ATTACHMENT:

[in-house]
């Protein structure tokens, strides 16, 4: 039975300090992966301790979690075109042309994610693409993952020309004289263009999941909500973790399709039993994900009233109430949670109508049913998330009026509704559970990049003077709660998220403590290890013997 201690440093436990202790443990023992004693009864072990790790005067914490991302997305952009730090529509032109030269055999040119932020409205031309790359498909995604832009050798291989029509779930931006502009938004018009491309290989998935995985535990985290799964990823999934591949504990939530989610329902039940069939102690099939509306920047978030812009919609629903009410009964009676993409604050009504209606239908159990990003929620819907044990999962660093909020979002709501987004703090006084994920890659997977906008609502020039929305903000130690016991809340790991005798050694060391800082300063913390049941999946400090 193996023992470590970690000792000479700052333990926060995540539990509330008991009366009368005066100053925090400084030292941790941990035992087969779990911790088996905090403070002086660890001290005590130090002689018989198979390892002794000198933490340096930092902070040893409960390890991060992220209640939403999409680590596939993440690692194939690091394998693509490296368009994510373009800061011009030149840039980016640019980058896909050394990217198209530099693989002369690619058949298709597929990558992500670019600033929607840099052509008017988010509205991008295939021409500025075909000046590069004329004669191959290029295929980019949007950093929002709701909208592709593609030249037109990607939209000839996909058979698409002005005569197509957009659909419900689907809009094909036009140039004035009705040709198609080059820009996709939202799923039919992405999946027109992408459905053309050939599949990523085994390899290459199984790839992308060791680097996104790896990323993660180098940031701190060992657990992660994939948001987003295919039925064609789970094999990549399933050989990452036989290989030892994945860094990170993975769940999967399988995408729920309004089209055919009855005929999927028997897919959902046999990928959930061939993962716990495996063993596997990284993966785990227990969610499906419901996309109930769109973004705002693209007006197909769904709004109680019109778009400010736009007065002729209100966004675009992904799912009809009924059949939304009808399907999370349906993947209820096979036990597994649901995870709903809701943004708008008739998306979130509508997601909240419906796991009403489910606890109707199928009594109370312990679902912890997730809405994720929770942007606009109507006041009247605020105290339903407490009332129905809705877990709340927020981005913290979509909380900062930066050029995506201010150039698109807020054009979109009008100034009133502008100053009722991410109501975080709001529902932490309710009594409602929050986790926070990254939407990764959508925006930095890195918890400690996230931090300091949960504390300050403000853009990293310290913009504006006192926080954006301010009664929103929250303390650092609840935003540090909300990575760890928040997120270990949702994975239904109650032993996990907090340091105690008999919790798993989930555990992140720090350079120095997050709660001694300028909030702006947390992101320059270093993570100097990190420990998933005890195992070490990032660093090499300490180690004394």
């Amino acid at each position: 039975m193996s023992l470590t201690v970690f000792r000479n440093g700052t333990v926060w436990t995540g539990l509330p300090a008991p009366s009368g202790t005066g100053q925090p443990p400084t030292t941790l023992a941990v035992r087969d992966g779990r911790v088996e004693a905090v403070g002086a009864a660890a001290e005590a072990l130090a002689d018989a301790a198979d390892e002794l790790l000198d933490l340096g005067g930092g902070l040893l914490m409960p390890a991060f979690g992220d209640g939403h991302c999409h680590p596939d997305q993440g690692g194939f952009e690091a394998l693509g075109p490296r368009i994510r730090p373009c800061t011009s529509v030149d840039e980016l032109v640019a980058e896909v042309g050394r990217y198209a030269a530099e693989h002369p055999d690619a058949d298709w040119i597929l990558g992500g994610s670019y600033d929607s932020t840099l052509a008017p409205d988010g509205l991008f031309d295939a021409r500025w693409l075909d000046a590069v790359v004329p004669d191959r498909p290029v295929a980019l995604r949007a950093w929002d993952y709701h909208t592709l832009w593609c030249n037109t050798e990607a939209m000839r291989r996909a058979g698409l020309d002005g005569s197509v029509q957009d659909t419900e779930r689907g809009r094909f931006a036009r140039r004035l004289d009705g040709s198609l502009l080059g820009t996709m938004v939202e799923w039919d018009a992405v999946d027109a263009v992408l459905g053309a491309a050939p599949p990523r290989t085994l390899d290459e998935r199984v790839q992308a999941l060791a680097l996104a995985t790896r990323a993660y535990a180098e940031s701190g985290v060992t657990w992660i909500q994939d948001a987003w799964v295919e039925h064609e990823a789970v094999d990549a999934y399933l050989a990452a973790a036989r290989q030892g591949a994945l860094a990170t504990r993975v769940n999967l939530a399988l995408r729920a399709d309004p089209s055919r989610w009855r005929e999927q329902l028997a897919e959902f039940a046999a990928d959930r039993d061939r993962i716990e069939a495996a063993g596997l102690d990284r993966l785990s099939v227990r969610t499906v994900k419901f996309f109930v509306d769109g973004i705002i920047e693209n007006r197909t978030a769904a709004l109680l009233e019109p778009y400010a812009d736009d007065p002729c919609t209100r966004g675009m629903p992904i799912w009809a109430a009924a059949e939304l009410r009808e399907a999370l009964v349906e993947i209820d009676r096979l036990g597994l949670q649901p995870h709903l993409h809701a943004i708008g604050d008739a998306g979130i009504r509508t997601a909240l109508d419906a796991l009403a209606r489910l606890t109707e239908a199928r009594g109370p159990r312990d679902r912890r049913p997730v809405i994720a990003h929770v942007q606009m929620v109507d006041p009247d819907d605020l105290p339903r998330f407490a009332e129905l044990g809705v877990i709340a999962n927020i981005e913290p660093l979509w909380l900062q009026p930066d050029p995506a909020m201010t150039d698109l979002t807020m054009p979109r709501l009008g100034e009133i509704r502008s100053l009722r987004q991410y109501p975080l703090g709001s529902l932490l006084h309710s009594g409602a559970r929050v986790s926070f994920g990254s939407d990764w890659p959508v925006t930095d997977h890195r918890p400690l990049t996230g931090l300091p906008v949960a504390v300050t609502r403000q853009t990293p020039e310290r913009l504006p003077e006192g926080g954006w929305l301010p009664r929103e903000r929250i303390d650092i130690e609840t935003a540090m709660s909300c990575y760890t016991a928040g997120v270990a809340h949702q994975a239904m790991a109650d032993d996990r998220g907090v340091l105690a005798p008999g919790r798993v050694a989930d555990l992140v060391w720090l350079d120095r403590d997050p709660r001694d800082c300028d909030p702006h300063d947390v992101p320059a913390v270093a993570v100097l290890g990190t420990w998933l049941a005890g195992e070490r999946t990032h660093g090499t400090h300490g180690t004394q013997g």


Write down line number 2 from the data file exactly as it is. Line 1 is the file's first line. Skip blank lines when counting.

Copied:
């Protein structure tokens, strides 16, 4: 039975300090992966301790979690075109042309994610693409993952020309004289263009999941909500973790399709039993994900009233109430949670109508049913998330009026509704559970990049003077709660998220403590290890013997 201690440093436990202790443990023992004693009864072990790790005067914490991302997305952009730090529509032109030269055999040119932020409205031309790359498909995604832009050798291989029509779930931006502009938004018009491309290989998935995985535990985290799964990823999934591949504990939530989610329902039940069939102690099939509306920047978030812009919609629903009410009964009676993409604050009504209606239908159990990003929620819907044990999962660093909020979002709501987004703090006084994920890659997977906008609502020039929305903000130690016991809340790991005798050694060391800082300063913390049941999946400090 193996023992470590970690000792000479700052333990926060995540539990509330008991009366009368005066100053925090400084030292941790941990035992087969779990911790088996905090403070002086660890001290005590130090002689018989198979390892002794000198933490340096930092902070040893409960390890991060992220209640939403999409680590596939993440690692194939690091394998693509490296368009994510373009800061011009030149840039980016640019980058896909050394990217198209530099693989002369690619058949298709597929990558992500670019600033929607840099052509008017988010509205991008295939021409500025075909000046590069004329004669191959290029295929980019949007950093929002709701909208592709593609030249037109990607939209000839996909058979698409002005005569197509957009659909419900689907809009094909036009140039004035009705040709198609080059820009996709939202799923039919992405999946027109992408459905053309050939599949990523085994390899290459199984790839992308060791680097996104790896990323993660180098940031701190060992657990992660994939948001987003295919039925064609789970094999990549399933050989990452036989290989030892994945860094990170993975769940999967399988995408729920309004089209055919009855005929999927028997897919959902046999990928959930061939993962716990495996063993596997990284993966785990227990969610499906419901996309109930769109973004705002693209007006197909769904709004109680019109778009400010736009007065002729209100966004675009992904799912009809009924059949939304009808399907999370349906993947209820096979036990597994649901995870709903809701943004708008008739998306979130509508997601909240419906796991009403489910606890109707199928009594109370312990679902912890997730809405994720929770942007606009109507006041009247605020105290339903407490009332129905809705877990709340927020981005913290979509909380900062930066050029995506201010150039698109807020054009979109009008100034009133502008100053009722991410109501975080709001529902932490309710009594409602929050986790926070990254939407990764959508925006930095890195918890400690996230931090300091949960504390300050403000853009990293310290913009504006006192926080954006301010009664929103929250303390650092609840935003540090909300990575760890928040997120270990949702994975239904109650032993996990907090340091105690008999919790798993989930555990992140720090350079120095997050709660001694300028909030702006947390992101320059270093993570100097990190420990998933005890195992070490990032660093090499300490180690004394």